After WWI, the Ottoman Empire fell apart and the allies in 1918 started to occupy Turkey. The young Turks under the leadership of Mustafa Kemal Ataturk started to resist strongly. With the help of Soviet Union the Turks could fight the Allies power for five years. In 1923 the Sultans collapsed and this event gave a birth to a new Turkish republic under an absolute leader ‘Mustafa Kemal Attaturk.’ Turkey became a nationalist state. By passing the time, Turkey could rearrange itself through being neutral with all world powers. The Turkish neutrality extended up to post WWII era. When WWII ended and the world divided to two poles, the western pole, which was the United States and its allies, and the eastern pole, which was the Soviet Union. The challenges that were made by Soviet Union on the north eastern border of Turkey made the Turkish government to redefine its foreign policies and broke its silence, Bill Park the author of Modern Turkey book states, “The Cold War had brought Turkey from a position of neutrality into an unequal alliance with Washington, but it had won few other friends, and in some quarters was regarded with considerable suspicion”, (Park, 2012:39). The western powers soon realized about the geographical importance of Turkey to be used against Soviet Union. Ankara realized that it is in their best interest to cooperate with the western powers and became a member of NATO. The first Turkish cooperation with NATO started in 1950 with the Korean War, they send 5,000 Turkish troops to fight aside with the United Nations forces, (Park, 2012:37). It could be argued that the Turkish- Western Relationships was a dual relationship for the reason that both sides wanted to get something. The western powers wanted to guarantee the containment of the soviet expansion in the east through their Turkish ally, and Turkey wanted to achieve some relations with the NATO members, especially those in the European continent in order to rebuild its economic bases through peaceful relationships. Furthermore, Turkey did not only stop by building relations with western powers, but they also aimed to play a greater role in the political field and they started to build some relations with Soviet Union, as one Turkish commentator put it, “from one sidedness to many sidedness”, means that turkey wanted to use the cold war between United States and Soviet Union for its own interest (Park, 2012:41).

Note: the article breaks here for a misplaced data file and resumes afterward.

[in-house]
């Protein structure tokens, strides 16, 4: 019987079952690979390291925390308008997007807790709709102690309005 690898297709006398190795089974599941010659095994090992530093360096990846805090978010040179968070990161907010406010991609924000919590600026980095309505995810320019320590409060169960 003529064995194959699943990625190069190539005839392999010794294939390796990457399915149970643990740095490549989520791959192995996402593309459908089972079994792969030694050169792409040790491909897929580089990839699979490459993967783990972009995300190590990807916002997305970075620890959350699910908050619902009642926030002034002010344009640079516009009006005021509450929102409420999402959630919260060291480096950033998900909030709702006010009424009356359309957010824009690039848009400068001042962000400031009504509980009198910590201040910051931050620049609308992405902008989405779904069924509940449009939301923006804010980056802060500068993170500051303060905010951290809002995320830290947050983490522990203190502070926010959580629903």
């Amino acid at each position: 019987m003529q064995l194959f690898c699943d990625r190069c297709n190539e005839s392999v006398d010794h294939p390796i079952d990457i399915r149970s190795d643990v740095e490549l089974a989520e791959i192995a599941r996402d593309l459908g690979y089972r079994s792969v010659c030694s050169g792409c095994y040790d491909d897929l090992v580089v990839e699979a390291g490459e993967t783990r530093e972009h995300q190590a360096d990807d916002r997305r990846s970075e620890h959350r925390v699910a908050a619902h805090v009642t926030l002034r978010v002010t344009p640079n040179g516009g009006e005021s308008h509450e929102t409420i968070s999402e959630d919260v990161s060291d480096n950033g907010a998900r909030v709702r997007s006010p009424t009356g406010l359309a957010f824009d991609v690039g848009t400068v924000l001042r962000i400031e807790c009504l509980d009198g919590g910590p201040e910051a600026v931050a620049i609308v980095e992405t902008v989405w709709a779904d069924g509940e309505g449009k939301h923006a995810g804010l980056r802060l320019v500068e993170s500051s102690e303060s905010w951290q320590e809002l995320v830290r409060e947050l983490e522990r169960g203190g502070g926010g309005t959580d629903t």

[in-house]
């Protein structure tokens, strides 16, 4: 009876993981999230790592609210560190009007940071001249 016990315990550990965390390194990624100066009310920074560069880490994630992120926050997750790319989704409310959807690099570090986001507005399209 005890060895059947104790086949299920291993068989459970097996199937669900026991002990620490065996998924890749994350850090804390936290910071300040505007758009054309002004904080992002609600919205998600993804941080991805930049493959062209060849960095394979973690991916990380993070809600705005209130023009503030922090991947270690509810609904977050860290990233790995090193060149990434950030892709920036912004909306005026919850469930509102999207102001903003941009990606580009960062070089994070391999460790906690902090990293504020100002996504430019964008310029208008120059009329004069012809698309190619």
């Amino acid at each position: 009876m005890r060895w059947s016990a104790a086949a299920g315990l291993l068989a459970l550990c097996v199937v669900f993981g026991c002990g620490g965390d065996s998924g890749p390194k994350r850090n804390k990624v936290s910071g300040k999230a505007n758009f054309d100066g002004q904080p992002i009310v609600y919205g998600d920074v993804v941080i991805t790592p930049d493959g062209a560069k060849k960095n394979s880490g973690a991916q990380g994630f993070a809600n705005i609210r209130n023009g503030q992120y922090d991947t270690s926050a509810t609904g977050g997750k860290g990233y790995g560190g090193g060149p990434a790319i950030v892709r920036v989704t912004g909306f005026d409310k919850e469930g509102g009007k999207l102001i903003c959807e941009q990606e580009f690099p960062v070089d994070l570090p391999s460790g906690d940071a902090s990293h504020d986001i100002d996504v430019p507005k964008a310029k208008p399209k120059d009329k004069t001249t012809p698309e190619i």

It could be argued that Hobson’s explanations about the rise of American imperialism is to some extends convenient with the Turkish rise. Although, Turkey didn’t start by conquering other countries, but like United States they used other countries to rebuild their country. Until late 1980s turkey was borrowing huge amount of money from the International Monetary Fund (IMF) and in return Turkey was going to follow whatever the international community imposed on him. In addition to its support, the IMF imposed some rules over the Turkish government which later on came to be known as IMF package. IMF asked for several things such as, “Import liberalization, changes in the export regime, removal of price controls, increase in the prices of state economic enterprises, and consolidation and rescheduling of the external debt”, (Owen and Pamuk, 1998: 109).

Turkish economy from semi Dependent to totally Independent: